Foodie fear and fact: Stop over-reacting to the WHO report and learn the real lesson

BrentROOTSNote: I got this email today from Brent Rodgers, a local food entrepreneur whom I have profiled several times, about the news yesterday that the WHO has found processed meats cause cancer. I think Brent makes a cogent and funny argument for why people are over-reacting … and missing the point. Enjoy!

I woke up yesterday and made my sandwich with gluten-free bread (because someone tells me gluten is bad for me), low sodium mustard (sodium is bad, right?), organic tomatoes and lettuce (because if they are non-organic, someone says they must have bug spray all over them), cheese (oh, wait, that’s dairy and dairy is bad) and a slice of lunch meat turkey breast, which we now learned causes cancer. I think it had some sort of GMO, also. And I ate it!  Yet today I remain alive.

What we didn’t hear from yesterday’s new that the World Health Organization has declared processed meats (from bacon to balogna) is the WHO’s complete list of 468 items that are carcinogenic. On this list are alcohol, dust and air pollution.

I agree meats loaded with nitrates are very high in sodium and likely bad for you. I think we should have a simple rule-of-thumb saying if potted meat expires in six months or in a year, it’s probably bad for humans. There is something that isn’t right about eating a product two years after it came out of the ocean as it sat on a shelf. It’s not healthy.

But I think the takeaway from yesterday should not be avoid meat but rather eat food that expires! And eat food that expires quickly. Food that expires soon — within a few weeks, like produce, fresh tuna, chicken, or non-preservative breads — are good for you. Yes, it likely has gluten or an occasional GMO. We can’t go on a constant diet of kale and pressed juice, as much as I would personally love everyone to do so.

As the owner of a juice bar, I believe in eating clean healthy foods and think juices are an important part of the process of staying healthy. I hope yesterday’s news served the purpose of making us aware of these types of meats and how high in nitrates and salt they remain. But we shouldn’t go to the extreme and throw out all the foods in our fridge. I think a lifestyle high in fruits, vegetables, fiber and lean unprocessed meats is going to keep us well and healthy over the long term. Organic, non-GMO, gluten free and the like are buzzwords at the current time and are important, but not the only way to live your life.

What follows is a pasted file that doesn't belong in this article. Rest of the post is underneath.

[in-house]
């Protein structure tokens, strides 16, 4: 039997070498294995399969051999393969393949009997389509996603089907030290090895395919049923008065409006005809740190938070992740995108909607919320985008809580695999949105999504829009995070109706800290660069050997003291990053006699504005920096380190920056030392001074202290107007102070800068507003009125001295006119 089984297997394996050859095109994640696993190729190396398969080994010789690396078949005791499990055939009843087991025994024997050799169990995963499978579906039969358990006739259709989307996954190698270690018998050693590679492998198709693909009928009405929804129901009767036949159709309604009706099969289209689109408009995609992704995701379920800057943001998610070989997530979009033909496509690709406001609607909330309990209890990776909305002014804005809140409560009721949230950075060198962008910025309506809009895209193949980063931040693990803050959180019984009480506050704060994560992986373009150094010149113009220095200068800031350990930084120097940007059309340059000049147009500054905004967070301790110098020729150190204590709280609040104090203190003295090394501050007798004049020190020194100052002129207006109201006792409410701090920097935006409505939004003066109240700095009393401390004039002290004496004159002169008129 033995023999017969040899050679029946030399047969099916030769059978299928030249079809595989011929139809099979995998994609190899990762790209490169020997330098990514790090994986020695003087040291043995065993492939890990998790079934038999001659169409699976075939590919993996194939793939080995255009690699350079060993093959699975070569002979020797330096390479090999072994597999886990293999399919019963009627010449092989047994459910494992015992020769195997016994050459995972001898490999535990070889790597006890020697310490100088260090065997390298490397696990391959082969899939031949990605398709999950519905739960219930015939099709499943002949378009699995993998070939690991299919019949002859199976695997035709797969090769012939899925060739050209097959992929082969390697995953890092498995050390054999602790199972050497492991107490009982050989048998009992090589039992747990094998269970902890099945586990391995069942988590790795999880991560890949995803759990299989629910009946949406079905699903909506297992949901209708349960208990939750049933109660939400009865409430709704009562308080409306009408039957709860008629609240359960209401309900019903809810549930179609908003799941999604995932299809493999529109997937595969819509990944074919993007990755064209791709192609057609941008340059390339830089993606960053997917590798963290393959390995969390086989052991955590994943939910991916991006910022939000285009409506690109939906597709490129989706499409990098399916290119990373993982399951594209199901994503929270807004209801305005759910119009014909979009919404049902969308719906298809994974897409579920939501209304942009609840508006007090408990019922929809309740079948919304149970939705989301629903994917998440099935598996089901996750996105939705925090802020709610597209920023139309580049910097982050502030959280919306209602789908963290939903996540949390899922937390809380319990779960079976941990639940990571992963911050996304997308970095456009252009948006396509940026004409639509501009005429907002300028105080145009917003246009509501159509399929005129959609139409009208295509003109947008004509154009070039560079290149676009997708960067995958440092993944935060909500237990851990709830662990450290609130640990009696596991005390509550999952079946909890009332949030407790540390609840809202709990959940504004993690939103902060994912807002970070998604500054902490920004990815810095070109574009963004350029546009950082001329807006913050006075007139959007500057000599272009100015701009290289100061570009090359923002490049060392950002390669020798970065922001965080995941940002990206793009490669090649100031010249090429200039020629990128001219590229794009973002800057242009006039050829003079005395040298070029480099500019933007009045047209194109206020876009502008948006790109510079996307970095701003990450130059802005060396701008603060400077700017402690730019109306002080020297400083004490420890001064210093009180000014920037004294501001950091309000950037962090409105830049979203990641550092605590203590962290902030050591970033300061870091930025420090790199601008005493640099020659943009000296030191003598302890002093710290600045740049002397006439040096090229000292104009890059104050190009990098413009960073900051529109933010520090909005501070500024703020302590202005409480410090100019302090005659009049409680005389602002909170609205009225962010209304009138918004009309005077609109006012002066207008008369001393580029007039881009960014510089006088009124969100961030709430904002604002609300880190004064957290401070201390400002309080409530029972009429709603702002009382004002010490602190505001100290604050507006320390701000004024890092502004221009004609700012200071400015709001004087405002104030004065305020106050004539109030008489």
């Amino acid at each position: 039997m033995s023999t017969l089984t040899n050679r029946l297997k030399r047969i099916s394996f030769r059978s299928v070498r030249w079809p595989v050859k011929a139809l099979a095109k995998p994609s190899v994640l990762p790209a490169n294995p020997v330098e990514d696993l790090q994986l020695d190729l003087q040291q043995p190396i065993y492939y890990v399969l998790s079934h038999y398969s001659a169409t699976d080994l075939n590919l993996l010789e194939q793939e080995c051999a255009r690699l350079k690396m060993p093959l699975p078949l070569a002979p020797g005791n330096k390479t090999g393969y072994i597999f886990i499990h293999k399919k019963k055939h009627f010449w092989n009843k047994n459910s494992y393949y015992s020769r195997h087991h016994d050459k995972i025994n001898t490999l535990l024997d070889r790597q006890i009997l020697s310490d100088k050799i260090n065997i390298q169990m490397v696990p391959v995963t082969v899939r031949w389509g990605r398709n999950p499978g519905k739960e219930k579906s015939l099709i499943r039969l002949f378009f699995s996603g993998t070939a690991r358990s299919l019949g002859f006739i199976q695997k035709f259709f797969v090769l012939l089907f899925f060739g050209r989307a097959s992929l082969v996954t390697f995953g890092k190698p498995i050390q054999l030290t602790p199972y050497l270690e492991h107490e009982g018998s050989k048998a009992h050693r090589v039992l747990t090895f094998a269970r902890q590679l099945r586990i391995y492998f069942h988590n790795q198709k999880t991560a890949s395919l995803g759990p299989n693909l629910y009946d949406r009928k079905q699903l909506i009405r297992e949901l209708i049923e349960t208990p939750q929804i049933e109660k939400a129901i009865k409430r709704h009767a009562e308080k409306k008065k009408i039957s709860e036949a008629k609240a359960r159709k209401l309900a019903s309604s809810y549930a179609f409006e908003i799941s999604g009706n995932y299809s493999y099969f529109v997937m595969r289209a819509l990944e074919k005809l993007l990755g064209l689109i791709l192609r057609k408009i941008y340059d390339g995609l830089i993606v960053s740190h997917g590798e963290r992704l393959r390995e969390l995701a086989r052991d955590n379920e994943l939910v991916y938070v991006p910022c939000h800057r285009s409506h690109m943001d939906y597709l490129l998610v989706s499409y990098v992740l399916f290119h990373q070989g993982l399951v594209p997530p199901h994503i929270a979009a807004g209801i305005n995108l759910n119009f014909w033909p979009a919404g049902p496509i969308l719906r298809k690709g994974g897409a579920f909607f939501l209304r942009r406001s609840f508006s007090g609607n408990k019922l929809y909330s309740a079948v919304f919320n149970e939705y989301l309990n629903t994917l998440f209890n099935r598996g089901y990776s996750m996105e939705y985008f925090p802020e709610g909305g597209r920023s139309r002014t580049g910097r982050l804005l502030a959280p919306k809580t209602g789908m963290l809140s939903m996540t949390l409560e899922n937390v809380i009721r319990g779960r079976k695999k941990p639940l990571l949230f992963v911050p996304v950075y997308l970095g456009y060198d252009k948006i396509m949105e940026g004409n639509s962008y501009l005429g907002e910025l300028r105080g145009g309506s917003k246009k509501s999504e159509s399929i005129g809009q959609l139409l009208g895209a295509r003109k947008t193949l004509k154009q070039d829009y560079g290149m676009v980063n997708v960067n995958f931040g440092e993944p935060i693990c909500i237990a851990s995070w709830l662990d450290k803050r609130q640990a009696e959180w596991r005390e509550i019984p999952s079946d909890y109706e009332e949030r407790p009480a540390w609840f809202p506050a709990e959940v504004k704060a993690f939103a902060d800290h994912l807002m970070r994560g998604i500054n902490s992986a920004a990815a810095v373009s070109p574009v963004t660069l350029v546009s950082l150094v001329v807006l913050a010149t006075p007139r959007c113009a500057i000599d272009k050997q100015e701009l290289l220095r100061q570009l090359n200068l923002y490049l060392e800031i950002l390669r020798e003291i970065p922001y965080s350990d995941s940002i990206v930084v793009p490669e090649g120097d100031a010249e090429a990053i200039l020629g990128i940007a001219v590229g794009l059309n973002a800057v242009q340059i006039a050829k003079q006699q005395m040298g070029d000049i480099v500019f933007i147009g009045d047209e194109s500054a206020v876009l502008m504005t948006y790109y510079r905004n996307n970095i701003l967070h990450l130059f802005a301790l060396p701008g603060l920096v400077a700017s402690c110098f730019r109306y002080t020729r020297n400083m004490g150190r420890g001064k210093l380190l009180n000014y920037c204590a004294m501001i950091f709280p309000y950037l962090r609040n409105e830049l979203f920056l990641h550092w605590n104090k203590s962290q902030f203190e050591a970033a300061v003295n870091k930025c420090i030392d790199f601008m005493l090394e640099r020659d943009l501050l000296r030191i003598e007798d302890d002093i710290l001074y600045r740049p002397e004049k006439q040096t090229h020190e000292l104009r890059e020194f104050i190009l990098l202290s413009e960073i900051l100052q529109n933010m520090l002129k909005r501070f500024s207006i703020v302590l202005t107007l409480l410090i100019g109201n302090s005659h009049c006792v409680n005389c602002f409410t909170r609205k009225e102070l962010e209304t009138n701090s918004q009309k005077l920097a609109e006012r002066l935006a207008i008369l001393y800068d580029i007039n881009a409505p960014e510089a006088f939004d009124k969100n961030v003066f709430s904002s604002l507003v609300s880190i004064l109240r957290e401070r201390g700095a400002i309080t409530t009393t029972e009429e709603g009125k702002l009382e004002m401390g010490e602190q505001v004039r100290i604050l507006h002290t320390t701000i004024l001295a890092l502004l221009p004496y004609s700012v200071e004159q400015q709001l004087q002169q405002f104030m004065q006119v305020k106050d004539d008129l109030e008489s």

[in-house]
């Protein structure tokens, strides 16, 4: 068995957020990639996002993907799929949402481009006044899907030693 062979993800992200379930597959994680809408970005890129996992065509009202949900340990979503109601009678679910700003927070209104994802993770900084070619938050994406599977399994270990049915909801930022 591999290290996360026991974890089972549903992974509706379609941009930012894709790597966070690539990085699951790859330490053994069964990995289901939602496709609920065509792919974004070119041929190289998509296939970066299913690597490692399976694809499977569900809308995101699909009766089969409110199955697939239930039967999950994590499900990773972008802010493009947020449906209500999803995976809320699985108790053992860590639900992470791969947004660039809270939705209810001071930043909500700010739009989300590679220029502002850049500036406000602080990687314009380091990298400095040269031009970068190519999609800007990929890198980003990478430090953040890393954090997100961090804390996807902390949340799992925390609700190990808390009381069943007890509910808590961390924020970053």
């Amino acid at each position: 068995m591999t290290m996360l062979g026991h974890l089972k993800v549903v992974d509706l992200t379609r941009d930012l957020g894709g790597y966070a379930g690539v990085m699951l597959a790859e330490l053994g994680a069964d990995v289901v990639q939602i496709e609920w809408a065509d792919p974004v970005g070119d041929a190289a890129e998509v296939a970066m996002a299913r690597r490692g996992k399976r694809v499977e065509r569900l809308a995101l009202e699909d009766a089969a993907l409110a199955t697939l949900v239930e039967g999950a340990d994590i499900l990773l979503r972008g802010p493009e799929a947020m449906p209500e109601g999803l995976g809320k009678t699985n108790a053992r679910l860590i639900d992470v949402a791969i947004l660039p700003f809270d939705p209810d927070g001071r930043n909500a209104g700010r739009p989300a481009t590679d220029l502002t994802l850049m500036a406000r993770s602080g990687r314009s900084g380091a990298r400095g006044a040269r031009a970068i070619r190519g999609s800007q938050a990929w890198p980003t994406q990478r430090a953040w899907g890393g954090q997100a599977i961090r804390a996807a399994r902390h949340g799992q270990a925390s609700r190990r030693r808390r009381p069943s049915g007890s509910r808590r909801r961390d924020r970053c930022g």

Life is short. Enjoy it. Have an occasional glass of wine or a martini. Drink lots of fresh juice … and when you do, come to Roots.

In moderately good health,

Brent Rodgers, founder, Root Juices.

—  Arnold Wayne Jones

FIRST LOOK: Kroger’s new Fresh Fare Cityplace store opens today

Let’s go Krogering.

It’s easy to do in the gayboorhood. The Cedar Springs store of the grocery chain has become as much a fixture in the gay community as the bars down the street. Earlier this summer, Kroger opened a new Fresh Fare store on Maple in the old Elliott’s Hardware spot.

And just in time for the holidays, another one opens on the other side of North Central.

The new Cityplace shop officially opened this morning in the space once occupied by the Loew’s cinema, but has been barren for a long time. Not anymore.

“There’s a nice apartment complex next door, and a Lifetime Fitness [around the corner],” notes Gary Huddleston, the director of consumer affairs for Kroger. The “Uptown East” area is coming along.

Certainly the Kroger story might actually help usher that. Maybe I’m strange, but I always love visiting new grocery stores — they are oddly beautiful, and this one is no exception. The 60,000 square foot store (which employs about 260 folks) is another of their Fresh Fare concepts, focusing on organic, natural and (as often as possible) locally-sourced perishables — produce, deli and meats, baked goods, sushi. The Cityplace Kroger is indicative of another step in the continuing evolution of the grocery world.

—  Arnold Wayne Jones